Kate Rand Lloyd and Anne Mollegen Smith, editor at large and editor in chief of Working Woman magazine, on the challenges facing businesswomen: What is the biggest challenge facing career women today?
Lloyd: As women move higher and higher up, they feel more isolation, and in a way more frustration. ... In the office, she may be the only senior vice-president who's a woman. OK, she's alone, she doesn't have a role model, she doesn't need one, because she's a well-trained professional. But she's isolated.
Then she goes home. She walks in the door and says, ``Guess what, I closed a million-dollar deal today,'' and someone in there says, ``Where are my socks?''
We are really seeing that a lot of women are not allowing themselves to be who they are at home for fear of rocking the boat, of straining the patterns of relationships with husband and children, and so they back off when they get home. That too is isolating.
Is Superwoman a myth; can women ``have it all''?
Lloyd: People don't want to hear about Superwoman at all. The odd thing is ... they're being Superwomen, but they've relaxed a little. They really don't care if there are dust mice rolling around under the bed. They've noticed that nobody ever died of yellow waxy buildup, and they don't care, because they are doing it all, if ``all'' means they have a career, they have a husband, they have a family.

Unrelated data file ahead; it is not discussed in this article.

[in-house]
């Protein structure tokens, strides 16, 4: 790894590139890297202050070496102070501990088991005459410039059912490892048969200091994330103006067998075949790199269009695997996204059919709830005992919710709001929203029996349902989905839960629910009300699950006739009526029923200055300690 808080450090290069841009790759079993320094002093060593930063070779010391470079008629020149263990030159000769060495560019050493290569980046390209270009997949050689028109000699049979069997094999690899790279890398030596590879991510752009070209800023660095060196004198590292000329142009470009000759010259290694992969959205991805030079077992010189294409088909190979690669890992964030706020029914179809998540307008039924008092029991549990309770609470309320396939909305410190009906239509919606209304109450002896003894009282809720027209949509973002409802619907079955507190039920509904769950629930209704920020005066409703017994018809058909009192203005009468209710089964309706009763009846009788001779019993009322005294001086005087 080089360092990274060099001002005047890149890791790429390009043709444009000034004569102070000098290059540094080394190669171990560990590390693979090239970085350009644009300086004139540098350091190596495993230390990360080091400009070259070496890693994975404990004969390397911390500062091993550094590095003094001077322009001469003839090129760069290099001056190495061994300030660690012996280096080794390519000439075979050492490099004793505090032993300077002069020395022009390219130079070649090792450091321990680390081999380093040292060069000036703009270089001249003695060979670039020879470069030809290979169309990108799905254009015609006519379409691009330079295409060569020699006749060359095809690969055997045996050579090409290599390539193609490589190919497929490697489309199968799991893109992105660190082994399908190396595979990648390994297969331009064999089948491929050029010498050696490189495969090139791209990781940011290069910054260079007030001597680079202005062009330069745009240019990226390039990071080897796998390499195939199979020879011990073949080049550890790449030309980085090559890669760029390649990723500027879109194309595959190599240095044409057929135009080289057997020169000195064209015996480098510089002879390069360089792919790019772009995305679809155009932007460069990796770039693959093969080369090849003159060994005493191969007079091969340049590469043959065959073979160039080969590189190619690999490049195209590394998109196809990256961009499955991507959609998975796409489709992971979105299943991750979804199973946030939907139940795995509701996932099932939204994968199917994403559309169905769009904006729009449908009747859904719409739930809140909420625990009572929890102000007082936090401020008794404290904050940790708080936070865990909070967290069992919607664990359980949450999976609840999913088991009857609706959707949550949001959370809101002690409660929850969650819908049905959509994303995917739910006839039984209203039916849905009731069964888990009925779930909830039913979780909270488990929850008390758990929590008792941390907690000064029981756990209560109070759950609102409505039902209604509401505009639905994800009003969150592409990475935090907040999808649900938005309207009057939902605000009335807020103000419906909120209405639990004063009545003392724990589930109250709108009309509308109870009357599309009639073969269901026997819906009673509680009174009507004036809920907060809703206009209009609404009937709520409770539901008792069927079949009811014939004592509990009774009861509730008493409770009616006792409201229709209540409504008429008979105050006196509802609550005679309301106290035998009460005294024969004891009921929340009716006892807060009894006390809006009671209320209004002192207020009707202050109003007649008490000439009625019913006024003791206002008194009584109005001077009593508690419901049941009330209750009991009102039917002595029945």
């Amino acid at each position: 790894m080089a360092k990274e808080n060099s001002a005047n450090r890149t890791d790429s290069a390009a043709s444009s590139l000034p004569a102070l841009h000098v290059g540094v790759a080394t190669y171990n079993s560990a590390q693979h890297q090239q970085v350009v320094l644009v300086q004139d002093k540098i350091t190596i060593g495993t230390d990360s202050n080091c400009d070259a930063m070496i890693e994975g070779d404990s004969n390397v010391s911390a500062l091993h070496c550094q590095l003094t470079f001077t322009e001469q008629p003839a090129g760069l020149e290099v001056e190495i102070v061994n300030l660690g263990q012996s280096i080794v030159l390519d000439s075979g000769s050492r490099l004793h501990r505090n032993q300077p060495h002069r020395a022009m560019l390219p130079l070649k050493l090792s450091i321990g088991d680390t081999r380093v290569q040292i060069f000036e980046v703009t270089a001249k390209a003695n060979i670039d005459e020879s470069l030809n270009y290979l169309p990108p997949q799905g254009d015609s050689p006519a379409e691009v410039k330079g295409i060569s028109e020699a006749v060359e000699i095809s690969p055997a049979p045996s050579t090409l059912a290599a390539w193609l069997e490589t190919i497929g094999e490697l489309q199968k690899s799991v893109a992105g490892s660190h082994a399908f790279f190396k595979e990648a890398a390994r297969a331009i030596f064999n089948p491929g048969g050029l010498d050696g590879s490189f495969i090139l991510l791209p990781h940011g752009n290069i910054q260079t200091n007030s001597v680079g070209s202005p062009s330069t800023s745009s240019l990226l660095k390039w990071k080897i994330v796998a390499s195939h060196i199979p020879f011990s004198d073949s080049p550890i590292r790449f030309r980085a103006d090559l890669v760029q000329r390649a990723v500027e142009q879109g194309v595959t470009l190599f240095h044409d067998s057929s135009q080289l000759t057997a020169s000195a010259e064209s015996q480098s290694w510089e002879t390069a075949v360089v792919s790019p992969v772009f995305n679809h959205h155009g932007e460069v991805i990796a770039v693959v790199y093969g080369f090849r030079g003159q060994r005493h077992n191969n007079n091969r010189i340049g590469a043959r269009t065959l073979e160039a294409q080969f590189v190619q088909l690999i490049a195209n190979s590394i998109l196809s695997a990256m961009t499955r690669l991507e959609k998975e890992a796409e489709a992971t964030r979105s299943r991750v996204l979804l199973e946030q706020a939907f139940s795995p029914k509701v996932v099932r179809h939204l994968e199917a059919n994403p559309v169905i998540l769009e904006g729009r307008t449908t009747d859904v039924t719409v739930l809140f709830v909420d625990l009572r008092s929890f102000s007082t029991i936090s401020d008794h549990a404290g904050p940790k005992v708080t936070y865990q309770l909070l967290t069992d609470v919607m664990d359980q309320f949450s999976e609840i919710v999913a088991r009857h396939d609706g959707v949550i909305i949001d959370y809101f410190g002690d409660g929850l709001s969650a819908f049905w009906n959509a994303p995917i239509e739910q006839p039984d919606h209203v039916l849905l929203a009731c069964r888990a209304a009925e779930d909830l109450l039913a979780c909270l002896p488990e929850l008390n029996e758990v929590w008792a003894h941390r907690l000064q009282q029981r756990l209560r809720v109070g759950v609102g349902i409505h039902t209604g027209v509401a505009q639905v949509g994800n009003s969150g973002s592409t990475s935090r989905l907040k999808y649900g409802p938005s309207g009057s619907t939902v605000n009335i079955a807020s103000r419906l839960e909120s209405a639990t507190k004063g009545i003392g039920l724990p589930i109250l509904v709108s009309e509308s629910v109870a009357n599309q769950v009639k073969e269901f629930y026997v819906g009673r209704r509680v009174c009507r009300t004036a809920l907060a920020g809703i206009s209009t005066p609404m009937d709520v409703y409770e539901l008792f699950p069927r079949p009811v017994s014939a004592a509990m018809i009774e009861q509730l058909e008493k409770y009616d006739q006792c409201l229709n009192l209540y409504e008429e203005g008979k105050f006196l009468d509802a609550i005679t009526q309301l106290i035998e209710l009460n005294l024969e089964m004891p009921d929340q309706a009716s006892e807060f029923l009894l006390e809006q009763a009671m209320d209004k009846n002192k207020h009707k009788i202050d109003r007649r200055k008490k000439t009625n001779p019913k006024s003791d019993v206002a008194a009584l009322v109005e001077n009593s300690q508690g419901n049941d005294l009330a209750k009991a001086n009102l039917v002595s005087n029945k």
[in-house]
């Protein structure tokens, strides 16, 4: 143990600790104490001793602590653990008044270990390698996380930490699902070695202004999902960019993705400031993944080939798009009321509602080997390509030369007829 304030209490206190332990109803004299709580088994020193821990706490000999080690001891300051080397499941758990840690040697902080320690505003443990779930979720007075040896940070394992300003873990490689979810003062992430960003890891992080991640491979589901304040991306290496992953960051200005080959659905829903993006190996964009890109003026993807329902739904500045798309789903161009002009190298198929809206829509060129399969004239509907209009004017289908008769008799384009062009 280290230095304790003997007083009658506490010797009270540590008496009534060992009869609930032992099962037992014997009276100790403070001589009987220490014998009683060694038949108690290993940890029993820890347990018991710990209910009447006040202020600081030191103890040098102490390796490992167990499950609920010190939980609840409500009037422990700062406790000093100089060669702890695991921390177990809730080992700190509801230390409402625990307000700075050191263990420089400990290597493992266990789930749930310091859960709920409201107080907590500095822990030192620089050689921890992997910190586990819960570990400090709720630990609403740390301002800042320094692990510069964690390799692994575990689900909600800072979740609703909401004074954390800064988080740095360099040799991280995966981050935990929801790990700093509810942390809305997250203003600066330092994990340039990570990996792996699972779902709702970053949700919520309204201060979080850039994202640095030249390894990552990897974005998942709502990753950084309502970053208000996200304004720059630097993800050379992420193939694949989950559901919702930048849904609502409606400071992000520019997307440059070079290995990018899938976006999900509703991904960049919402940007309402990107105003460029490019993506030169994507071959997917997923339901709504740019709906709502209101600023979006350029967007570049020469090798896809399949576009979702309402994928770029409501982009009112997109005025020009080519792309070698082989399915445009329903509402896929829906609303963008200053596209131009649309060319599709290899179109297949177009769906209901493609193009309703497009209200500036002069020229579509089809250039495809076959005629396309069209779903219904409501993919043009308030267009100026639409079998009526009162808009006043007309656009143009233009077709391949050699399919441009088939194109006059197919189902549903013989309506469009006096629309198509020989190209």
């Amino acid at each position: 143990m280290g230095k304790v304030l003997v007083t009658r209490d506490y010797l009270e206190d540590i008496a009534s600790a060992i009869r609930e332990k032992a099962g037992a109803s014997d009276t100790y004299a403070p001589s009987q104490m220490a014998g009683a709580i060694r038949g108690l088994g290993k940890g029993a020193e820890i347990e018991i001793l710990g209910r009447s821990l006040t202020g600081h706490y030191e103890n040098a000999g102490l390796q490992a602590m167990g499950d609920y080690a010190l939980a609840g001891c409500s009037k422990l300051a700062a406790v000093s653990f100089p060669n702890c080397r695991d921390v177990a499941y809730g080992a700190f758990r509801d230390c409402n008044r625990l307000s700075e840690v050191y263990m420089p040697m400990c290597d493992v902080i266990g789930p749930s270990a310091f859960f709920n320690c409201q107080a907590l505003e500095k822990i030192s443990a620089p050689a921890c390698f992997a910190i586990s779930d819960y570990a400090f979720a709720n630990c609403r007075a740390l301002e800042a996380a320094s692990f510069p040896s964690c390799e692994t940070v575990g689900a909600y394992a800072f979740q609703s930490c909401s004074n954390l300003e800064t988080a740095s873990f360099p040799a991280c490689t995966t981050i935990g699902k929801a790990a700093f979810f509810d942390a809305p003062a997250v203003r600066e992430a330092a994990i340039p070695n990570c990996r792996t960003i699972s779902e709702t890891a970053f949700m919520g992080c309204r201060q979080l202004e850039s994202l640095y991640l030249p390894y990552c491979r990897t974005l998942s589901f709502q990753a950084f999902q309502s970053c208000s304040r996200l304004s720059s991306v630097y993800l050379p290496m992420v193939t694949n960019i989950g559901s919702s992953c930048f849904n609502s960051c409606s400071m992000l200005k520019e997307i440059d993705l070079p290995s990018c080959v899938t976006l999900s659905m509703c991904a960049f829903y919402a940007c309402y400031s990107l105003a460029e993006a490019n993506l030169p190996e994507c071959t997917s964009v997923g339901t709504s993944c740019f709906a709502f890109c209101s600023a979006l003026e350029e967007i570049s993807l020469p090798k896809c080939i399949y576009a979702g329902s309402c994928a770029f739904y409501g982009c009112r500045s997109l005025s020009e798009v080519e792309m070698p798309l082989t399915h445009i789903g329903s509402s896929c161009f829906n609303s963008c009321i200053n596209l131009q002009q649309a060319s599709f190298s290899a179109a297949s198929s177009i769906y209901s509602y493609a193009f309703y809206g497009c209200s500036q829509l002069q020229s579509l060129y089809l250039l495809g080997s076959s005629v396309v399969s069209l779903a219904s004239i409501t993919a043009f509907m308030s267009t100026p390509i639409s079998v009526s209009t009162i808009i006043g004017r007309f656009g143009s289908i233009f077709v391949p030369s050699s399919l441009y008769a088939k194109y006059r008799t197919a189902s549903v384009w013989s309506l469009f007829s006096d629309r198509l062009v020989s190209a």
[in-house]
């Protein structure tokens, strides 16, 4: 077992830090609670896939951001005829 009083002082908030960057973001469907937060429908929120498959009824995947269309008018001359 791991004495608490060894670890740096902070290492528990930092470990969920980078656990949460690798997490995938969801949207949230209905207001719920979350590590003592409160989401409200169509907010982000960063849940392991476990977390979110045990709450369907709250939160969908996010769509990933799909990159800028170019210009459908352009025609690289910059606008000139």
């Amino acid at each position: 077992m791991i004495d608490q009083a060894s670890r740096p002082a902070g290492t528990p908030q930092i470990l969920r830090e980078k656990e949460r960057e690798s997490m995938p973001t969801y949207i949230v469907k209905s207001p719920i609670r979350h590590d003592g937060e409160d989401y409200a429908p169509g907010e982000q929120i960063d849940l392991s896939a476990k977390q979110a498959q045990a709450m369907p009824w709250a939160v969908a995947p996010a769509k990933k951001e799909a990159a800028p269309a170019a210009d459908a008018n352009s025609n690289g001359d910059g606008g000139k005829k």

I'm sometimes bewildered by the enormous amount of media attention given to how difficult it is to have it all. If you went out there and counted on your fingers, you would find hundreds of thousands, probably a million or more, women are doing just that.
How do you juggle a family and career?
Smith: The stress comes not from multiple roles but from perfectionism. I believe you can have it all, and you can even enjoy it all. But if you're trying to be the perfect mother, the perfect boss, the perfect volunteer worker, the perfect wife, the perfect daughter, there's going to be a good deal of stress.
If you have a good relationship with your husband and your parents, if you have the satisfaction of being around a growing child, if you have accomplishments in work, if you feel you're part of a larger community, you have so many sources of satisfaction and personal support, and so many chances to be happy. I feel there's great strength in multiple roles. To lock yourself into one role only is ... putting all your eggs into one basket.
Do you act like a man or a woman on the job?
Lloyd: Fortunately women have gotten through the phase ... where they feel they have to be one of the boys. They are ready to be themselves. Joseph Pleck, a clinical psychologist, once said - and I'm paraphrasing - ``It isn't that we have to make men and women the same. It's just that we don't have to strive so hard to make them different.''